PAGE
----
On this episode of A Springtime Story, we do some shopping in Qianmen Street and the Hutongs, have large cups of ‘Its Time to (insert Chinese character) drinks, visit the Lama Temple, have more #likeaboss moments and survived the use of the infamous public toilet!
Qianmen Street has a history of more than 570 years. It was called Zhengyangmen Street during the Ming and Qing Dynasties and got the present name in 1965. During the Qing Dynasty, there were many specialized outlets on either sides such as a meat market, cloth market and jewellery market. And there were also many craftsman workshops, warehouses and theatres at the Hutongs nearby. Now, it hosts many international brands such as H&M, Haagen-Dazs, Sephora, ZARA, Uniqlo, Starbucks and SK Jewellery.
Did I mention Zara? Sephora? H&M? SHOPPING!
Ok, so where were Zilin and Amir through all this?
You can never stop the K-Pop fans from getting a glimpse of their idols. So while waiting for them and watching a hoard of Chinese girls screaming and running around the vicinity with their cameras and posters, Elham and I went to chill out at Starbucks.
And yes, we had fruits at Starbucks. Yet another #likeaboss moment.
The Yonghe Temple (Palace of Peace and Harmony), also known as the Yonghe Lamasery or the Lama Temple, is a temple and monastery of the Geluk School of Tibetan Buddhism. The building and the artworks of the temple is a combination of Han Chinese and Tibetan styles.
Building of the Yonghe Temple started in 1694 during the Qing Dynasty. It originally served as an official residence for court eunuchs. It was then converted into the court of the Prince Yong, the future Yongzheng Emperor. After Yongzheng’s rise to the throne in 1722, half of the building was converted into a lamasery, a monastery for monks of Tibetan Buddhism. The other half remained an imperial palace.
After Yongzheng’s death in 1735, his coffin was placed in the temple. The Qianlong Emperor, Yongzheng’s successor, gave the temple imperial status signified by having its turquoise tiles replaced with yellow tiles which were reserved for the emperor. Subsequently, the monastery became a residence for large numbers of Tibetan Buddhist monks from Mongolia and Tibet, and so the Yonghe Lamasery became the national centre of Lama administration.
I was amazed at the beautiful architecture of the building, the detailed and intricate artwork showed how they combined art with religion. I love visiting Buddhist temples and places of worship around the world because the strength of their faith and believes can be shown from the amount of dedication that is put into the building of their place of worship.
Hutongs are narrow streets or alleys, commonly associated with northern Chinese cities, most prominently Beijing. They were formed by lines of traditional courtyard residences. Many neighbourhoods were formed by joining one residences to another to form a hutong, and then joining one hutong to another like conjoining neighbourhoods.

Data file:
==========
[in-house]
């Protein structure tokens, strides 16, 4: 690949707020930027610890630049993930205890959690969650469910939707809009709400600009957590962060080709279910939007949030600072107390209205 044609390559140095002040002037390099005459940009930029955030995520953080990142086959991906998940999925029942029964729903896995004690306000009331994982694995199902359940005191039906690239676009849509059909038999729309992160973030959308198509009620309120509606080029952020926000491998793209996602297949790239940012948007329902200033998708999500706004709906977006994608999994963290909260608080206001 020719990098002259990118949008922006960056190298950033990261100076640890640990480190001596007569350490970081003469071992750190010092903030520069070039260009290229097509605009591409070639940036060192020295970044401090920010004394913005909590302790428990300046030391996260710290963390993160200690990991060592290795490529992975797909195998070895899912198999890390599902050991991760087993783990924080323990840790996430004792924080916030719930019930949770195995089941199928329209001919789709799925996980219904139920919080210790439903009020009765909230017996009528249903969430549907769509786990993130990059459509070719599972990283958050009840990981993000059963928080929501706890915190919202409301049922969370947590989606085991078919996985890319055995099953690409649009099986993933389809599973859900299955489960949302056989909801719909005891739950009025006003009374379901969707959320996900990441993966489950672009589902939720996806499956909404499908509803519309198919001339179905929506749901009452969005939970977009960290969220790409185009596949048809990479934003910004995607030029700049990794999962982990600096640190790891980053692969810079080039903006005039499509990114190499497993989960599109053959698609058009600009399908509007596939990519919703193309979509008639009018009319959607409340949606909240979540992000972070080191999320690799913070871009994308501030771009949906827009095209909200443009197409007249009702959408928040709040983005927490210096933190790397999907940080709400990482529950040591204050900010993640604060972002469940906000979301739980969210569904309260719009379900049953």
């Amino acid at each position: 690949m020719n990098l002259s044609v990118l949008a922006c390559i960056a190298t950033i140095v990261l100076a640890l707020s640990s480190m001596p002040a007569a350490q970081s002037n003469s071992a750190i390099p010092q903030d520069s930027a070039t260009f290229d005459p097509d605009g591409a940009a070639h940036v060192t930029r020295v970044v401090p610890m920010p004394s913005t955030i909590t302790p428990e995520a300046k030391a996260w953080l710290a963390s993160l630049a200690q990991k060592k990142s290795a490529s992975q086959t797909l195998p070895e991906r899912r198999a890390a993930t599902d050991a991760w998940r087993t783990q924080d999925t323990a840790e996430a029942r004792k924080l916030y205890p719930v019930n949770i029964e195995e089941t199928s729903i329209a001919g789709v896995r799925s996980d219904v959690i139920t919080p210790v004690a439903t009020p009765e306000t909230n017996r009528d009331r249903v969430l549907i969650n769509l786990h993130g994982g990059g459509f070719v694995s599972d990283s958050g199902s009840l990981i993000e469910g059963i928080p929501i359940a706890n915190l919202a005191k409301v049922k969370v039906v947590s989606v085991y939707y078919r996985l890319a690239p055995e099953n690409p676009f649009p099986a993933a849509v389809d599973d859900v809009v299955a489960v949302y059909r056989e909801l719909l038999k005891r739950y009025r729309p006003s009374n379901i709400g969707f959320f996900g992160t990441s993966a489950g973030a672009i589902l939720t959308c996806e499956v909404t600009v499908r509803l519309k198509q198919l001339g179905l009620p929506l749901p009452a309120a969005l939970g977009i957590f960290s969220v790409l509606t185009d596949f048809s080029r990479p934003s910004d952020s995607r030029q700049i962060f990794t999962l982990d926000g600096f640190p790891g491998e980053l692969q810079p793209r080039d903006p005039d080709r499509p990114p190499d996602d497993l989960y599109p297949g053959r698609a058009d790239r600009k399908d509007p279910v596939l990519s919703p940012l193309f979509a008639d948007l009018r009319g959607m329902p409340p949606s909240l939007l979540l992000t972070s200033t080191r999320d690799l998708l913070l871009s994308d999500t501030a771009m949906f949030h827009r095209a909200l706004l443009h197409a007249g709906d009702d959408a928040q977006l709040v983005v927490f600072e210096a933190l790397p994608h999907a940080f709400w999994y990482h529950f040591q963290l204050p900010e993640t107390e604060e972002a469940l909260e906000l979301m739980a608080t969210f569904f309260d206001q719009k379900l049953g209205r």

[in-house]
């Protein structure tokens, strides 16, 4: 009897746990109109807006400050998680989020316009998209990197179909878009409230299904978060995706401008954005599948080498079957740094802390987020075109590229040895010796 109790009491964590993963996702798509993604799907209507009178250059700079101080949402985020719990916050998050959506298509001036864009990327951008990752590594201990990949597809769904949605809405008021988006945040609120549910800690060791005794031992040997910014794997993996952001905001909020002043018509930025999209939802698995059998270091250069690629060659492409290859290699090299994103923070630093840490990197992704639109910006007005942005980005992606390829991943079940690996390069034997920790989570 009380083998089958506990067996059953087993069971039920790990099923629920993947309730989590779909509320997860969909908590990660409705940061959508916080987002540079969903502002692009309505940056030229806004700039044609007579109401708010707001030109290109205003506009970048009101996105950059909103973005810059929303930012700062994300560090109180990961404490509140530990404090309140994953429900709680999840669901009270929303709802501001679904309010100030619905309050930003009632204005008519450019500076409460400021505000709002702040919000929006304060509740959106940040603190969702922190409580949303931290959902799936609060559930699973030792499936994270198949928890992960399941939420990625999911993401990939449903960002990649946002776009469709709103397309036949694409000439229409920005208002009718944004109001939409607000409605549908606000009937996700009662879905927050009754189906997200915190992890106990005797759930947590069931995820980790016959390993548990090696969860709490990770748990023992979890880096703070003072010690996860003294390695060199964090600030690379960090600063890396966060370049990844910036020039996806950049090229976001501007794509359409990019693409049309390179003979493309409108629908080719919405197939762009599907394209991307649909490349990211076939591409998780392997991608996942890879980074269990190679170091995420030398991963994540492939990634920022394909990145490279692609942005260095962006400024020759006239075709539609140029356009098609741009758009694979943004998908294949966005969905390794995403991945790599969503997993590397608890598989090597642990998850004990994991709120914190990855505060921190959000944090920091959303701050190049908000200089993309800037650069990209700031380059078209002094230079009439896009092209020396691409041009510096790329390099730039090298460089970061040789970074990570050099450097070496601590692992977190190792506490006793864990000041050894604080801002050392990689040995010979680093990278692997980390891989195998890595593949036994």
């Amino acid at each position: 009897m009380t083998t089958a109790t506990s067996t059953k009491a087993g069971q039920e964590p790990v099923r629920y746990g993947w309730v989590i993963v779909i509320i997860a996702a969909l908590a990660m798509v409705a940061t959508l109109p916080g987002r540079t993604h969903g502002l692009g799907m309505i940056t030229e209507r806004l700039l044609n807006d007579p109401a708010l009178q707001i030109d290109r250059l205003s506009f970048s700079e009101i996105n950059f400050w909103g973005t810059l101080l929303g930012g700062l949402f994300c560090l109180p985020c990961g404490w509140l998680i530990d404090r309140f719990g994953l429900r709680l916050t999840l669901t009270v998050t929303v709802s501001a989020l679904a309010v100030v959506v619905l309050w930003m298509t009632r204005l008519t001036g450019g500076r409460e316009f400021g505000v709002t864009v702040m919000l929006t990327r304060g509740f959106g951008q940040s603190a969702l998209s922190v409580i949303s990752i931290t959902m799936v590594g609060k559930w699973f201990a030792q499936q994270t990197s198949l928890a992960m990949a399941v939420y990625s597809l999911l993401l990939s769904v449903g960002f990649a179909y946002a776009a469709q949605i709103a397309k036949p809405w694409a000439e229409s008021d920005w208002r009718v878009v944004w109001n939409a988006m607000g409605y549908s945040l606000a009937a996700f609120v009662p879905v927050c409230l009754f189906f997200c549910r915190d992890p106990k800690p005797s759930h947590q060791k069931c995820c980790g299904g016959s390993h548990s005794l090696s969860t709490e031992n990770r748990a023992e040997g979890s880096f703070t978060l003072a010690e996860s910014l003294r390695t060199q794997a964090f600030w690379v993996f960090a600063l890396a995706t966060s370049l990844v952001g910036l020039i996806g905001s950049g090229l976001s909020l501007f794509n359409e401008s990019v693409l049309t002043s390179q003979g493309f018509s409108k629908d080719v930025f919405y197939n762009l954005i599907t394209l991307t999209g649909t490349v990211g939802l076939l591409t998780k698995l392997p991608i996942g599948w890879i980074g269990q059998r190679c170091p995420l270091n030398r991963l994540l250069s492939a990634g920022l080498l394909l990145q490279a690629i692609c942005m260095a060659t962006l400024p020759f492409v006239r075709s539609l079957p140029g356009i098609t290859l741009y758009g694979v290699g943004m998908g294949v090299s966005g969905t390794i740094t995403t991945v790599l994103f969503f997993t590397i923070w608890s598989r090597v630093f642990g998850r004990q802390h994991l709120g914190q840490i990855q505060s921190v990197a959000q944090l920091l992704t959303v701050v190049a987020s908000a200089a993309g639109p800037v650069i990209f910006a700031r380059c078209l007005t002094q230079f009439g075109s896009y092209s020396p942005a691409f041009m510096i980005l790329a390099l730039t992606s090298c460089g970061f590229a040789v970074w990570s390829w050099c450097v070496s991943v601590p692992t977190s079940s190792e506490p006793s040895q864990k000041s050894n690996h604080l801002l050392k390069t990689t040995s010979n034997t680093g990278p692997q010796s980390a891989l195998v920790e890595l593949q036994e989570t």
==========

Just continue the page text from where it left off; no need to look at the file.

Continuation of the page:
Since the mid-20th century, the number of Beijing hutongs has dropped dramatically as they were demolished to make way for new roads and buildings. More recently, some hutongs have been designated as protected areas in an attempt to preserve this aspect of Chinese cultural history.
These residential neighbourhood has now been replaced as rows and rows of shops and restaurants.
I was very amused by the shops with a variety of concepts! I was especially happy with the souvenirs I got, much love! Didn’t think we would finish walking through the Hutongs. It seemed endless but we did it. And after walking for hours, we came across a familiar street…
Yes, its Hou Hai! Unfortunately, after the huge cup of Its Time To (Chinese characters that we have no idea of) honey drink, Zizi needed to pee badly. So we left our stuff with the guys along this alley and literally brisk around the crowded street of Hou Hai in a desperate search for a toilet. Spotted a security guard standing by a bridge and asked him for the nearest toilet. He merely pointed at an area and we headed to that direction as fast as we could. Alas, we found it…
…by a dingy lane beside the busy walkway. Zizi and I looked at each other in horror. We held our breaths, paced ourselves and went it like brave soldiers. Ladies and Gentlemen, this is one of the infamous public toilets of China. Very public toilet. So it is true, the stories I’ve heard, upon entering, we were greeted by butts and other indiscreet parts due to no doors. The only source of solace for us was that the cubicles were separated by a short wall partition. I promise if we weren’t in urgent need to pee, we would have gotten out of there as fast as we could. There wasn’t even toilet paper, wash basin or flush (eeewwww)! So once again, like brave soldiers, we peed into the dingy hole, butt naked in fast and furious mode and left. We lived to tell the tale. I have never needed wet tissues and sanitizers as much till this moment.
After more souvenir shopping, we went to take a rest at a provision shop in the area. There, we spotted the yogurt milk drink again so this time, we decided to give it a try.
It was actually very delicious! The owner of the shop was very nice, friendly and hospitable and offered to send us back to Wangfujing since we were (once again) having difficulty getting a cab. Such a nice man. But of course, do this at your own risk because you’ll never know. I felt safe because I had my fierce mandarin speaking bff and the two guys.
So that was our last night in Beijing. One more day before we leave for home. Stay tuned for the final edition of Beijing Springtime Story (Part VI).
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